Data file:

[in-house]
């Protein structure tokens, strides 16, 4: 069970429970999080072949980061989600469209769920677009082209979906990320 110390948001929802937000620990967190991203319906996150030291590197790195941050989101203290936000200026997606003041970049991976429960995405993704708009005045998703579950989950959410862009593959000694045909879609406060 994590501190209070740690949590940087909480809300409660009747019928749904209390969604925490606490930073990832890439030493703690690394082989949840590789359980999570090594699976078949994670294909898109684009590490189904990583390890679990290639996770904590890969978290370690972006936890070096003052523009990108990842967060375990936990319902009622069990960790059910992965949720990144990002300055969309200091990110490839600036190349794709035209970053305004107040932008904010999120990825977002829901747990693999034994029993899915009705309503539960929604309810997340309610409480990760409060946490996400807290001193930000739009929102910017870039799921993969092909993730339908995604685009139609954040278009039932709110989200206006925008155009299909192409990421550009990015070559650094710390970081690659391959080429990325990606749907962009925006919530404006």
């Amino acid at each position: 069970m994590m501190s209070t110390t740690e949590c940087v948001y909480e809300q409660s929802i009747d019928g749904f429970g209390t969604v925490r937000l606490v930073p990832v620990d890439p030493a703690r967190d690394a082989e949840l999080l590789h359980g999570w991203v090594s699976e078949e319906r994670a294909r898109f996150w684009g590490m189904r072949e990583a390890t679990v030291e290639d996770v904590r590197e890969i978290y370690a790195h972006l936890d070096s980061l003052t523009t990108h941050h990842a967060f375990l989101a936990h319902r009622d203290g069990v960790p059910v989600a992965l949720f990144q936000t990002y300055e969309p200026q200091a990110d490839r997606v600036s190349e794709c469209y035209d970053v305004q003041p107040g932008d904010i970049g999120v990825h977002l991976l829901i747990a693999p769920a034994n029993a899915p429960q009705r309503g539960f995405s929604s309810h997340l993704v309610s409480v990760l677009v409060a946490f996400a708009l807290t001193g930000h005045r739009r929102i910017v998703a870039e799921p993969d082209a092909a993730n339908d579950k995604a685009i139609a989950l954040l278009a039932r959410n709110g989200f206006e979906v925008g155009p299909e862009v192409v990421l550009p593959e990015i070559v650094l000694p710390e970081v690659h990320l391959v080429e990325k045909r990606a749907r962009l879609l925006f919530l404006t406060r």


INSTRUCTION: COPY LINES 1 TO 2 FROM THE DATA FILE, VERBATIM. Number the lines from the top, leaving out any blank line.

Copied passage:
[in-house]
């Protein structure tokens, strides 16, 4: 069970429970999080072949980061989600469209769920677009082209979906990320 110390948001929802937000620990967190991203319906996150030291590197790195941050989101203290936000200026997606003041970049991976429960995405993704708009005045998703579950989950959410862009593959000694045909879609406060 994590501190209070740690949590940087909480809300409660009747019928749904209390969604925490606490930073990832890439030493703690690394082989949840590789359980999570090594699976078949994670294909898109684009590490189904990583390890679990290639996770904590890969978290370690972006936890070096003052523009990108990842967060375990936990319902009622069990960790059910992965949720990144990002300055969309200091990110490839600036190349794709035209970053305004107040932008904010999120990825977002829901747990693999034994029993899915009705309503539960929604309810997340309610409480990760409060946490996400807290001193930000739009929102910017870039799921993969092909993730339908995604685009139609954040278009039932709110989200206006925008155009299909192409990421550009990015070559650094710390970081690659391959080429990325990606749907962009925006919530404006």